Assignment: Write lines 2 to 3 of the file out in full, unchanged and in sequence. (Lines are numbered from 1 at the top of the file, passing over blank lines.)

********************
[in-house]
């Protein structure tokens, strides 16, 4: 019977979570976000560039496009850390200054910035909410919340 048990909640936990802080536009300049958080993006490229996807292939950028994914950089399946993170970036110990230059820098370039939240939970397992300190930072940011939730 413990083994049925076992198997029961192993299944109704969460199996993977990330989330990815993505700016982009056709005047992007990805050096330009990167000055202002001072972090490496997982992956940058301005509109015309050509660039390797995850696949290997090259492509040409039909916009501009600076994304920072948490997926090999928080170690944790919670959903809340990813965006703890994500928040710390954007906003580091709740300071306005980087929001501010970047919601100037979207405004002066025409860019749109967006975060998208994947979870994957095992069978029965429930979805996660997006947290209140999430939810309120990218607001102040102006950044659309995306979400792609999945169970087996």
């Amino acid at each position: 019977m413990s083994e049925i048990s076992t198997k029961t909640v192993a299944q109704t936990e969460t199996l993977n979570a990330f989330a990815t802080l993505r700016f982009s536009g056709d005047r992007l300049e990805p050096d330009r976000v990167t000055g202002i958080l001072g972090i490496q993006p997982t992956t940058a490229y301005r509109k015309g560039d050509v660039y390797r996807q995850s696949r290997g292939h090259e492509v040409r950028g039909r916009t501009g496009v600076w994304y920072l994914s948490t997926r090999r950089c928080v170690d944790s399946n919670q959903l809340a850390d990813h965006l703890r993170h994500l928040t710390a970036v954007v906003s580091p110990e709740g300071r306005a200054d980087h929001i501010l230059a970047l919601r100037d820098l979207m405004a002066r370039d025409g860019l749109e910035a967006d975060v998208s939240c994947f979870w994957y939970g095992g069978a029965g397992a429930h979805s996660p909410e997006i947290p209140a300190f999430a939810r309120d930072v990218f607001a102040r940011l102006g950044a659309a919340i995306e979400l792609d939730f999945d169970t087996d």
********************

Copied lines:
């Protein structure tokens, strides 16, 4: 019977979570976000560039496009850390200054910035909410919340 048990909640936990802080536009300049958080993006490229996807292939950028994914950089399946993170970036110990230059820098370039939240939970397992300190930072940011939730 413990083994049925076992198997029961192993299944109704969460199996993977990330989330990815993505700016982009056709005047992007990805050096330009990167000055202002001072972090490496997982992956940058301005509109015309050509660039390797995850696949290997090259492509040409039909916009501009600076994304920072948490997926090999928080170690944790919670959903809340990813965006703890994500928040710390954007906003580091709740300071306005980087929001501010970047919601100037979207405004002066025409860019749109967006975060998208994947979870994957095992069978029965429930979805996660997006947290209140999430939810309120990218607001102040102006950044659309995306979400792609999945169970087996």
């Amino acid at each position: 019977m413990s083994e049925i048990s076992t198997k029961t909640v192993a299944q109704t936990e969460t199996l993977n979570a990330f989330a990815t802080l993505r700016f982009s536009g056709d005047r992007l300049e990805p050096d330009r976000v990167t000055g202002i958080l001072g972090i490496q993006p997982t992956t940058a490229y301005r509109k015309g560039d050509v660039y390797r996807q995850s696949r290997g292939h090259e492509v040409r950028g039909r916009t501009g496009v600076w994304y920072l994914s948490t997926r090999r950089c928080v170690d944790s399946n919670q959903l809340a850390d990813h965006l703890r993170h994500l928040t710390a970036v954007v906003s580091p110990e709740g300071r306005a200054d980087h929001i501010l230059a970047l919601r100037d820098l979207m405004a002066r370039d025409g860019l749109e910035a967006d975060v998208s939240c994947f979870w994957y939970g095992g069978a029965g397992a429930h979805s996660p909410e997006i947290p209140a300190f999430a939810r309120d930072v990218f607001a102040r940011l102006g950044a659309a919340i995306e979400l792609d939730f999945d169970t087996d």